Has the Covid-19 pandemic fuelled Malaysia’s start-up ecosystem?

The global pandemic is a call for local entrepreneurs and start-ups to innovate and accelerate their businesses


IT GOES without saying that the Covid-19 pandemic has disrupted global businesses, from transportation and logistics to education and healthcare.

Despite business disruptions, globally there was a surge of new ideas and young start-ups who adapted quickly to the pandemic and found themselves in the mainstream marketplace in a very short span of time.

The US, UK and Japan reported that new business registrations increased by 95%, 30% and 14% respectively in 2020 compared to the same period in 2019.

The number of start-ups in the technology industry grew by 20% compared to 2019, with growth rates peaking in the last quarter of 2020.

A similar trend can also be seen in Malaysia where new businesses are starting to emerge across various sectors including food and beverages, logistics, e-commerce, mental health, healthcare and fintech, as a result of the pandemic.

The Need for Entrepreneurs and Start-ups to Build Resilient Economies

The global pandemic is a call for Malaysian entrepreneurs and startups to innovate and accelerate their businesses both in the technology and non-technology space.

One key benefit that start-ups hold, especially during times of rapid change, is the speed of adaptability and scalability, an area where conventional business models might be redundant. The lean organisation of start-ups enables them to pivot quickly, as faster and easier decision making allows for speed in processes and production. This gives them an added advantage to ensure business continuity.

In the current climate, where unemployment is on the rise, startups also hold the key to job creation and upskilling of the workforce. This is especially important for Malaysia as we move forward with the government’s MyDigital initiative that emphasises digital transformation and the adoption of the digital economy to become a high income nation.

In addition to economic and technology growth, start-ups foster a strong feeling of community. There is a positive and supportive culture in the local start-up scene, where information, networks and resources are shared, promoting equal growth opportunities for all. As we move into the post pandemic era, this sense of community allows for faster business growth, more adaptability and a positive work culture that contributes to building to better economic gains.

Creating the Right Ecosystem for Local Start-ups

One way to ensure business continuity for start-ups could be via business accelerators and exposure to funding opportunities at the early launch stages. In today’s climate where investors are more risk averse, business accelerators can assist start-ups and small medium enterprises to build their capability through financial support, grants and access to industry advisors, helping to convert viable ideas into sustainable enterprises.

The role of mentorship and coaching is also often underestimated in the success of a start-up. Industry mentors and business coaches can give entrepreneurs the right guidance in formulating business strategies, understanding local and international market landscapes and forming the right partnerships, giving them a fresh perspective to address impending issues.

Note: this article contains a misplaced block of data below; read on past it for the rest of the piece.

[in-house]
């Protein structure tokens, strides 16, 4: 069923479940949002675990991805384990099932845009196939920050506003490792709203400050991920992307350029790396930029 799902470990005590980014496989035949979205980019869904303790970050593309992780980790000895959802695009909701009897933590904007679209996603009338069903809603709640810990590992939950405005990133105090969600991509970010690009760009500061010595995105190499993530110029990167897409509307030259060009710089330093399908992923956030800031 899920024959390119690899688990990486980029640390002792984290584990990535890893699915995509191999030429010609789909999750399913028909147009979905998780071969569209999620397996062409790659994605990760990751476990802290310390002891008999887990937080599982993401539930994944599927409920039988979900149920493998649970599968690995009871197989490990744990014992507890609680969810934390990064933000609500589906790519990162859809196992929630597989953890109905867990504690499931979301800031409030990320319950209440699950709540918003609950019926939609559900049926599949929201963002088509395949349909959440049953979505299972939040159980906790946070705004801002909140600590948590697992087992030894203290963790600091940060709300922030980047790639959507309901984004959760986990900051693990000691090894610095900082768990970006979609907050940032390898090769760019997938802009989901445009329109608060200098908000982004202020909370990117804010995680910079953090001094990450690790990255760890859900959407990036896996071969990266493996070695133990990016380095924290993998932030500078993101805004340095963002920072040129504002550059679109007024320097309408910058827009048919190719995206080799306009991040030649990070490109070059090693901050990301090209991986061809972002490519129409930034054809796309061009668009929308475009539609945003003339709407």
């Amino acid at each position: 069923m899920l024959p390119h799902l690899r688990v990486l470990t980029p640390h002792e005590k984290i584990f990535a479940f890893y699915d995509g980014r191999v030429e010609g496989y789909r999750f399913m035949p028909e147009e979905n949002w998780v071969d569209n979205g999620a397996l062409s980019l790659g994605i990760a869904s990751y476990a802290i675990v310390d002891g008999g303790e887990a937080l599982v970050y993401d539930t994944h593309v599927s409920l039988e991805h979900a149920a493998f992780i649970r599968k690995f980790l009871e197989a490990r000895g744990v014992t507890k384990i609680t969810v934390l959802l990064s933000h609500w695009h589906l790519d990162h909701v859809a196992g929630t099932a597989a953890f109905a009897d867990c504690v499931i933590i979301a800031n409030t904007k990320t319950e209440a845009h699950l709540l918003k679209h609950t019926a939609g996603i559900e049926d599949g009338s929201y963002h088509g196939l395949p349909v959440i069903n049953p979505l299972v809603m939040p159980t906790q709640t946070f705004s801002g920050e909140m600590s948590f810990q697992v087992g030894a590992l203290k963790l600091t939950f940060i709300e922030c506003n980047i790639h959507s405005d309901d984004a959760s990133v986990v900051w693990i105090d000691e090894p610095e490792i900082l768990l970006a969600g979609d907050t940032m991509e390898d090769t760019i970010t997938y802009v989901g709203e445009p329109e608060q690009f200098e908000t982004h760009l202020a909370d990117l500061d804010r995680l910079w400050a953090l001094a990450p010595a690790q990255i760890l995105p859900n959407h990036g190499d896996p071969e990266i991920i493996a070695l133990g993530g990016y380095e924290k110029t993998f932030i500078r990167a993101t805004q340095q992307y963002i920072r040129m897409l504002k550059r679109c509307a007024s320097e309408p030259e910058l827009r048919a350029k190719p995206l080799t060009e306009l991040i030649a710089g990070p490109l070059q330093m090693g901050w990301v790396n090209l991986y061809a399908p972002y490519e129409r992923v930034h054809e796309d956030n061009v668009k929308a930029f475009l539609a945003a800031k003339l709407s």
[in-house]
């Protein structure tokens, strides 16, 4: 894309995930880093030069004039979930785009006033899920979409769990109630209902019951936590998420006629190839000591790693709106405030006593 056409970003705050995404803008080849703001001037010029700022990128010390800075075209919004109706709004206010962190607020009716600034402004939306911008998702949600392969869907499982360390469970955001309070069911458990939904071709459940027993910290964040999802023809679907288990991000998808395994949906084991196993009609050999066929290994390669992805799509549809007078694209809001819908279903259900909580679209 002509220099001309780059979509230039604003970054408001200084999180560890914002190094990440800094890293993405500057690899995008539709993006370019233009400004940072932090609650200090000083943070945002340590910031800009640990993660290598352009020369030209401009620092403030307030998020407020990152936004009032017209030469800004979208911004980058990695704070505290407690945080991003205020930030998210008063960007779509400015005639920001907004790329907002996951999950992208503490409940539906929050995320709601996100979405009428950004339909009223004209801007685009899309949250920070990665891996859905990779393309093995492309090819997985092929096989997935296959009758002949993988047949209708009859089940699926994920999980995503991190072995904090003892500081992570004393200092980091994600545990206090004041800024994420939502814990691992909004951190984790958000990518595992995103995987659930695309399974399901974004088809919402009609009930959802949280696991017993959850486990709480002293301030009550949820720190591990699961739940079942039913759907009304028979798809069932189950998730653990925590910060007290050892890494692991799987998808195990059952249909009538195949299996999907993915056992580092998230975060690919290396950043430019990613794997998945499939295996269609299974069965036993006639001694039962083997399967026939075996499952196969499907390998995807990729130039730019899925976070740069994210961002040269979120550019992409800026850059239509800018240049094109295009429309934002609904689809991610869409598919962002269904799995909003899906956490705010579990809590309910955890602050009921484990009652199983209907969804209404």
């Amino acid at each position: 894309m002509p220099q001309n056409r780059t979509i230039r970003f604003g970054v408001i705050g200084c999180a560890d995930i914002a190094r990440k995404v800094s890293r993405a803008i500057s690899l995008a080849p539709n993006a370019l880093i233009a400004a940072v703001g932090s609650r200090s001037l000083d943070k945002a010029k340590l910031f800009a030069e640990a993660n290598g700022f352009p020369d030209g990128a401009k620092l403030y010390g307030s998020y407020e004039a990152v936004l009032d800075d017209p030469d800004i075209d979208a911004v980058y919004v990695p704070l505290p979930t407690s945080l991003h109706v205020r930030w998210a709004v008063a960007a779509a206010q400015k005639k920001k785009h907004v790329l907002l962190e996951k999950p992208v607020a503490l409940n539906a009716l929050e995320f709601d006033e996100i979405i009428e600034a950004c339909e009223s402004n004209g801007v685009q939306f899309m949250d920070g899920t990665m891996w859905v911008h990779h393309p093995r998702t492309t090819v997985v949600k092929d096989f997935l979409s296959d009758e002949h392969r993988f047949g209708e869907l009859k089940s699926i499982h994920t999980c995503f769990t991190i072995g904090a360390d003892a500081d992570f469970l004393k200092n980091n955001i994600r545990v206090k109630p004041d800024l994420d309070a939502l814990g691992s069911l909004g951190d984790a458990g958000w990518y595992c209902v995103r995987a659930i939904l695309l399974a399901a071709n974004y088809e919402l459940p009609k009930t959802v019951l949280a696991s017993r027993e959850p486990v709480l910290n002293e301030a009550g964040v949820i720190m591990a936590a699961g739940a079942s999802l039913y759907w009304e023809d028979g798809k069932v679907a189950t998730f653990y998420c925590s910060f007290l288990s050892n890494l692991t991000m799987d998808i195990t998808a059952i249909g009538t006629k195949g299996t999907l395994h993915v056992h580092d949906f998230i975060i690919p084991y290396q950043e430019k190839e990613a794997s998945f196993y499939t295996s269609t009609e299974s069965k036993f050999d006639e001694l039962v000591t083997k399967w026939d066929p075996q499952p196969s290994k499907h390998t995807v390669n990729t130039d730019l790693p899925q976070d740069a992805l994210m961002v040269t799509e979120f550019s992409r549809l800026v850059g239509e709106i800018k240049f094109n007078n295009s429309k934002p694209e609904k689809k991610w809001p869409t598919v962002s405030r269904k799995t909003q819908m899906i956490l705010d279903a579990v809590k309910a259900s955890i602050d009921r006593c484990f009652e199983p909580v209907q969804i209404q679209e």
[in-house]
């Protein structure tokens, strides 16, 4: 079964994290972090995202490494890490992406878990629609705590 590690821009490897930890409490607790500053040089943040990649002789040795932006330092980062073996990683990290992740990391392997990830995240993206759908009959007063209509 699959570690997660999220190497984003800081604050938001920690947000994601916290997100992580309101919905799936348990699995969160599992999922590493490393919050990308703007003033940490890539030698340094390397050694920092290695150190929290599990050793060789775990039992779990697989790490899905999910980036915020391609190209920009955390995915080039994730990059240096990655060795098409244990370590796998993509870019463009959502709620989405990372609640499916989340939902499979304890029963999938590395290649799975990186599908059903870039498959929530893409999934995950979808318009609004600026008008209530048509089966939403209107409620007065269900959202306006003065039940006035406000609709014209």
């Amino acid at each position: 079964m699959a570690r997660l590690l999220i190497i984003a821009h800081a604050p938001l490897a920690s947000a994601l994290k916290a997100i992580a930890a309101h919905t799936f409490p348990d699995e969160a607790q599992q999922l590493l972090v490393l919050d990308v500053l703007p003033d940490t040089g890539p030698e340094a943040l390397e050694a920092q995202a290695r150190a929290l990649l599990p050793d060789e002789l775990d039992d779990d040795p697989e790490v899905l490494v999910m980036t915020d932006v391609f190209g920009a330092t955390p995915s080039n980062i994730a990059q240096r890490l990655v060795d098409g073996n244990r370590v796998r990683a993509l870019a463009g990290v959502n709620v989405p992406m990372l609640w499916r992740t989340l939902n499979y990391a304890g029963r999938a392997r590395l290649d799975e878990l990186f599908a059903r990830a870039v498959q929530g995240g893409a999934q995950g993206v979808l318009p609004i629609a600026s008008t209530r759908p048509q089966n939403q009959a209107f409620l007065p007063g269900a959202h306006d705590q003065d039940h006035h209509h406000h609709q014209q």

As the pandemic has rightly shown, building relevant skills and working with the right talents is ever so critical for the entrepreneur of today. Building talent development programmes that impart skills like machine learning, coding, digital marketing, fintech is another way to support aspirational start-ups to build the right teams to achieve their business goals.

Encouraging Entrepreneurship at All Levels

Considering the role that start-ups and entrepreneurs play in the country’s technology and economic growth, the entrepreneurial mindset needs to be nurtured at all levels, whether the start-up originates from a professional with a decade of experience or graduates who are just finishing university.

For instance, at Taylor’s University BizPod, we encounter student projects who have potential to become viable businesses. With BizPod, we want to bring that start-up culture to the campus and give students a head start into their own entrepreneurial journeys.

To nurture student ideas further, the university has developed an ecosystem where students can learn practical skills, gain business knowledge and have exposure to venture capitalists at the undergraduate level itself. For example, the Taylor’s Me.reka Makerspace allows students to put their design skills to the test and innovate outside of the classroom. We also have partnerships with platforms like FutureLabs, where students can seek out mentorship opportunities with industry professionals. At BizPod, we also provide students an exposure to venture capitalists and investors to scale their business ideas further.

In fact, we are already seeing some of our graduate projects turning into successful enterprises within various sectors like technology and sustainability, which further highlights the benefits a right ecosystem can have for our local entrepreneurs.

The Covid-19 pandemic has disrupted global economies quite extensively. That said, it has also opened doors for further innovation, giving birth to new ventures. As we move in a post-pandemic recovery phase, these ideas and innovations will form the backbone of the direction of growth we take as country in terms of technology, talent and revenue.

Jessie Chong is BizPod director at Taylor’s University.

The views expressed are of the writer and do not necessarily reflect the stand of the newspaper’s owners and editorial board.